Here's a strange thing. Voyager will let you play MP3 songs but not Flash. Here's a stranger thing - the default action for MP3 files is to open the SoundConverter. Why? Then, if you use the right-click menu, you can fire up your files in Clementine, which is colored in brown and feels more like a KDE application than one suited for an Xfce desktop.
With Flash, it was even weirder. Firefox complained about not having the right plugin. It also offers you no less than three options for installing Flash. First, there's the Flash install bookmark in the Bookmarks tab, which is an APT link, and will open the Ubuntu Software Center, but it will fail if you try it. Then, you get your standard Firefox missing plugin warning, which won't work either. Finally, the Youtube link, which will take you to Adobe site for the classic installation, which might work, but I haven't checked.
Speaking of Firefox, I was really annoyed by the customization done by the Voyager team. While they have managed to pull a decent and rather unobtrusive polish of the desktop environment, Firefox is bursting with unnecessary activity and unwarranted taste.
Take a look at all the activity happening in my Flash playback example. There's Adblock there, then Ghostery in the right corner, which does a similar thing. The default search engine is lxquick, which is supposedly private, and it displays some weird number there.
You also get a ton of stupid extensions, which are forced down on you. And the homepage is also severely customized, only it comes with Google search. So what's it going to be, privacy or no privacy? You cannot have both of those available at the same time, it's self-defeating.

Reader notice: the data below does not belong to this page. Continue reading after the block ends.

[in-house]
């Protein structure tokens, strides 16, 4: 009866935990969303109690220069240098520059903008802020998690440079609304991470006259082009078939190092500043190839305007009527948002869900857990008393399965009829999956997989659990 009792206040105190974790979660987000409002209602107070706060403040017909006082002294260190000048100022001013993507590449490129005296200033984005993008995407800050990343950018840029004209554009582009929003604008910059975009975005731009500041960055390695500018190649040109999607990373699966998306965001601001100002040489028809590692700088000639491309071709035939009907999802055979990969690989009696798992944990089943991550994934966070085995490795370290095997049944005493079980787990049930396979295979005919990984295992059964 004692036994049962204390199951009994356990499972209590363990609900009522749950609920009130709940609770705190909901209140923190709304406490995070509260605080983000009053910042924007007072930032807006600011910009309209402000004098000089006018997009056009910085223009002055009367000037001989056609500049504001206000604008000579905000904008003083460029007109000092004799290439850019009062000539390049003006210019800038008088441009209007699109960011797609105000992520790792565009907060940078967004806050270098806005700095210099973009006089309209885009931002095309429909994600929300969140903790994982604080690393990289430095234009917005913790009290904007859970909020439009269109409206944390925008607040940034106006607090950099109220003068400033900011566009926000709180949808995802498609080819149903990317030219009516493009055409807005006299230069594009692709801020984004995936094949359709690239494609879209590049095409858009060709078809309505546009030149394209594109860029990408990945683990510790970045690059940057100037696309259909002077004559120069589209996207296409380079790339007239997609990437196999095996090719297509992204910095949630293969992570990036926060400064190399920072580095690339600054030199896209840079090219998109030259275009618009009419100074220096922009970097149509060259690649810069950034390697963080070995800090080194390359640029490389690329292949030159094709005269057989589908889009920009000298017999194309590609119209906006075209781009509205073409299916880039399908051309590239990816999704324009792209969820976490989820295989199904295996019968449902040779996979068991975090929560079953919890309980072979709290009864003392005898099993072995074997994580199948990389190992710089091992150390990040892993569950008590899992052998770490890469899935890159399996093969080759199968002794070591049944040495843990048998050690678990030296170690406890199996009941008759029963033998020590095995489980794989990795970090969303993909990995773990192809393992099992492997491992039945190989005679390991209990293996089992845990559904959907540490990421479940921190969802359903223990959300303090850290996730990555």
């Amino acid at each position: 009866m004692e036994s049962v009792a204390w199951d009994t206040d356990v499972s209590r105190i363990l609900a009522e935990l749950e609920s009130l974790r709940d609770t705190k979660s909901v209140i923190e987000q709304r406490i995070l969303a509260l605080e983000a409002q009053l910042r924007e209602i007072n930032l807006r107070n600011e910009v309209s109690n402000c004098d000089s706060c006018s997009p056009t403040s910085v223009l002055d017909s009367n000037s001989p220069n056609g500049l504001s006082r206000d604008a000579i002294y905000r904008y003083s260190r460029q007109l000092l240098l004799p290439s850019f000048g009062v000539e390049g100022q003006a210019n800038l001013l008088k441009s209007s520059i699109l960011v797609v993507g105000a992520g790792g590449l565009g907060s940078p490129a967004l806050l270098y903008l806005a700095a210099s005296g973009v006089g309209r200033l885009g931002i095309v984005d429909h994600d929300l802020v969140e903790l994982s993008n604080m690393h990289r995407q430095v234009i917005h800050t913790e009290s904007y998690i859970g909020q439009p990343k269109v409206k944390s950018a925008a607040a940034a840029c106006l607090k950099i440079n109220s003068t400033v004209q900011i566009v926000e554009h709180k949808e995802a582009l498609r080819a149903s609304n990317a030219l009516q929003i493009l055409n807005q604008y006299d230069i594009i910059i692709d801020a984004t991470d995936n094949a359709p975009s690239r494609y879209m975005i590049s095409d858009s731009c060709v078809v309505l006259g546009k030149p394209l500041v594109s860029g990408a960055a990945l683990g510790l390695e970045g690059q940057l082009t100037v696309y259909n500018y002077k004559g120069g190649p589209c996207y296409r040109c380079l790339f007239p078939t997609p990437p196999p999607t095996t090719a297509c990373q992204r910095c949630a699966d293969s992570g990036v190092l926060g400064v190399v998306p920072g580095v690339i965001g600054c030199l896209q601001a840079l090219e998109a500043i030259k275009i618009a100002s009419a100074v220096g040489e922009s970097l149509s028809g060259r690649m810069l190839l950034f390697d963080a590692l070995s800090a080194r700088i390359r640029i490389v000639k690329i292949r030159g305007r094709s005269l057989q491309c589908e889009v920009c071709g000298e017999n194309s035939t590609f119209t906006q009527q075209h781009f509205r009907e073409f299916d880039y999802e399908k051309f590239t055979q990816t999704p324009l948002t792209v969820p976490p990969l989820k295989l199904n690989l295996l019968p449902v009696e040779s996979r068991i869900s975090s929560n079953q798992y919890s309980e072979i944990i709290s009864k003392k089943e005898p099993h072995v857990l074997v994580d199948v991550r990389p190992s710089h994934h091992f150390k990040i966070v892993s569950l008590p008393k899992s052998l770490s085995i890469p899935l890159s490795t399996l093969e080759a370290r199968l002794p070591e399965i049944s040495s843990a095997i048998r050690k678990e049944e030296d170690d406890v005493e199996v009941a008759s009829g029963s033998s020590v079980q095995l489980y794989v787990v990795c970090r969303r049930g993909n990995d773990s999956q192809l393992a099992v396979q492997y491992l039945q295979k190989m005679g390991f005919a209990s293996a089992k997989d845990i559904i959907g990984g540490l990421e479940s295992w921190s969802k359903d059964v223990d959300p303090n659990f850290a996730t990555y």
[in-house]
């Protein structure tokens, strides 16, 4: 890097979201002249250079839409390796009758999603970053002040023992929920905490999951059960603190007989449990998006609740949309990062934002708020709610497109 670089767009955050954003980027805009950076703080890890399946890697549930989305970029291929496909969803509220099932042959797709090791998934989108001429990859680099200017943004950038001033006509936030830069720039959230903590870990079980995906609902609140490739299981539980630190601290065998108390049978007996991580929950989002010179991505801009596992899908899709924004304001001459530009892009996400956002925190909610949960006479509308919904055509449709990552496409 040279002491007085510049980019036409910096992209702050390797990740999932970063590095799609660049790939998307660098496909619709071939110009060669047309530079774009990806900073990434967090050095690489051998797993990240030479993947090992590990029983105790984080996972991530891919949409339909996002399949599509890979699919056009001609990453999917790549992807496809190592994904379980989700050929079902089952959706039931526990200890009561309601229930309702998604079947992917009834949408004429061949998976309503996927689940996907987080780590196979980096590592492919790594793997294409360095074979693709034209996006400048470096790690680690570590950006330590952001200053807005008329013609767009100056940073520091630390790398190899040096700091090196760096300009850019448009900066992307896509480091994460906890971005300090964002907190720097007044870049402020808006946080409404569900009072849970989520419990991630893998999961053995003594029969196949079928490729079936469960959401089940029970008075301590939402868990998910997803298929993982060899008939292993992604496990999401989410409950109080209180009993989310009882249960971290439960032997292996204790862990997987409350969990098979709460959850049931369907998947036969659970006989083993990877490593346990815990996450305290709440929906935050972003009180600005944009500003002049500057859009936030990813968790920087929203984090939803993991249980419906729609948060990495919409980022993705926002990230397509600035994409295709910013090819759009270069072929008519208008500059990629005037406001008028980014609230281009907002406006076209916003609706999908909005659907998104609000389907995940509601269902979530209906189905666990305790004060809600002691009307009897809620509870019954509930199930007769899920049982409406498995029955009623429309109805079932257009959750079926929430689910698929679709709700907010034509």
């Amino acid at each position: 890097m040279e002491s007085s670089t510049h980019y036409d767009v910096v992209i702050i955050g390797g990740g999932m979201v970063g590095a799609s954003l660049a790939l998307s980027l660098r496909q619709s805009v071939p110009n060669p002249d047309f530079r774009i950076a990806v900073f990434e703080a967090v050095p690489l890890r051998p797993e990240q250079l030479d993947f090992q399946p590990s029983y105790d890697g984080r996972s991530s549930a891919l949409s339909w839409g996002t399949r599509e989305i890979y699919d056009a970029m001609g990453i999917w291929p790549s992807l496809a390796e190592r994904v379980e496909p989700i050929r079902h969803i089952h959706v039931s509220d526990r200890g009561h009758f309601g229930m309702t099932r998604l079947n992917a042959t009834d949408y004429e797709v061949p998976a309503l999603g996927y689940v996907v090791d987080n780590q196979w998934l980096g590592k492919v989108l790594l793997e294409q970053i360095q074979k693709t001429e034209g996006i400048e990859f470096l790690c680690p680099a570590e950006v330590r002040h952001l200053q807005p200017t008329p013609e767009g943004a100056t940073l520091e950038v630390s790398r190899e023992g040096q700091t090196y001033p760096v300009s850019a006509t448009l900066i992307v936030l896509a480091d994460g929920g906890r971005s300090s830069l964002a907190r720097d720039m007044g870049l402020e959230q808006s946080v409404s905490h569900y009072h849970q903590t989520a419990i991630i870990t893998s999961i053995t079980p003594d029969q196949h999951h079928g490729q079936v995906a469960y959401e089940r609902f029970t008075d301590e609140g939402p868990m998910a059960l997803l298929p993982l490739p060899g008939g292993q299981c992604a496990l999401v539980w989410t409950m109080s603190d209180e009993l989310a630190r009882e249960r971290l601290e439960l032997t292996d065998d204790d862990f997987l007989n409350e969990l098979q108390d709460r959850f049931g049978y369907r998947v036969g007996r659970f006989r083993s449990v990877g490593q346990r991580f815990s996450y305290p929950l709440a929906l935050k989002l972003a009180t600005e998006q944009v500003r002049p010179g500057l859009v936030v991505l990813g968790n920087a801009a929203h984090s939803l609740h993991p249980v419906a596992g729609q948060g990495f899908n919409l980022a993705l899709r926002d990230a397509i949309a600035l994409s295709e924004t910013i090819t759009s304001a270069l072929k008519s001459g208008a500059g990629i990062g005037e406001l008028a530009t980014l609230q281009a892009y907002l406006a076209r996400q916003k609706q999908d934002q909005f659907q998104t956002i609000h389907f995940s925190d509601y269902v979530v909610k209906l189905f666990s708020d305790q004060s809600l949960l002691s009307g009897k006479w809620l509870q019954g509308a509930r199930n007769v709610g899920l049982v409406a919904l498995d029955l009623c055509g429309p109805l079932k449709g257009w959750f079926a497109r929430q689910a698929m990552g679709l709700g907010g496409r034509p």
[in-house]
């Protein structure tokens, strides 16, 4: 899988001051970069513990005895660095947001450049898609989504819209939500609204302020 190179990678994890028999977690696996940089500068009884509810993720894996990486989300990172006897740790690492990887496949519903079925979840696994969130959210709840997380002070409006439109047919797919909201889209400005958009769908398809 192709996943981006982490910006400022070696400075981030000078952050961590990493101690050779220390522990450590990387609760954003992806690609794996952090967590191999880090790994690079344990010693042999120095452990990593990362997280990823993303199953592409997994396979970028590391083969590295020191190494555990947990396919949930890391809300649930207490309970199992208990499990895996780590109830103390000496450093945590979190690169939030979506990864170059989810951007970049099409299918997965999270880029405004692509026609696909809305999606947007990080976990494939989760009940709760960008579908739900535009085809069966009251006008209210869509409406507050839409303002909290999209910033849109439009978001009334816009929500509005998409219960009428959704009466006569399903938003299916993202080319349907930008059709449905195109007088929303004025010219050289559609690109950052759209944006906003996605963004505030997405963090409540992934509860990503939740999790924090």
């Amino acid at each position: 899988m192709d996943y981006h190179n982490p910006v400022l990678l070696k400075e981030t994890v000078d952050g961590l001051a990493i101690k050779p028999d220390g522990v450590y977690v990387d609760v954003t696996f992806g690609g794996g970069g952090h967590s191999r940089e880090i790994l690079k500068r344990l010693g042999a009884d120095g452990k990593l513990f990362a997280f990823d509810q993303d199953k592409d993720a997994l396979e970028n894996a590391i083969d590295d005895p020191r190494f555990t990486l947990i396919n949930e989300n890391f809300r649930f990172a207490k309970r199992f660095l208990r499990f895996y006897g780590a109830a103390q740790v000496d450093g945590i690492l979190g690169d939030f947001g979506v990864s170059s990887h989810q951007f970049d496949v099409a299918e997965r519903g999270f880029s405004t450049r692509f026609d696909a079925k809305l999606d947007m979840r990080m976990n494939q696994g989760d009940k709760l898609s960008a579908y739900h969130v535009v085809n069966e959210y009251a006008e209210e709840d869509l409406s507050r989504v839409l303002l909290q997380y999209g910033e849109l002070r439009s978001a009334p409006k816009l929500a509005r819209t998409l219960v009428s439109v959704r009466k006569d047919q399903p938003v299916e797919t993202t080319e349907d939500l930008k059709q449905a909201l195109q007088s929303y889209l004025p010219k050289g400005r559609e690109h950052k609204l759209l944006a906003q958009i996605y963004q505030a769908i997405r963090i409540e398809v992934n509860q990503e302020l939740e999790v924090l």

In my lexicon, there's a French word, this is called merde, there's another.
Some other quirks
There were a few other weird things in the live session. For example, the mouse cursor, oriented to the left, would often have its hourglass thingie animation spinning, without any apparent reason. The terminal window is also set with 100% transparency, and this can be quite annoying.
Time to commit the distro to the disk. It's 100% Xubuntu process, down to every single word. The developers did not even bother replacing some of the strings, but they did vanish the images you get for the user account setup, so it looks weird, and the user account import did not work, probably because whoever dug into the code did a botched job somewhere. And the text looks misaligned.
Oh, I tried to take the screenshot of the user picture setup, but I did it twice, and then saved the image of me taking a screenshot. You will excuse this rather silly mistake, but it still illustrates the lack of avatars for the user.
And then you get the standard Xubuntu slideshow:
Le apre-installation usage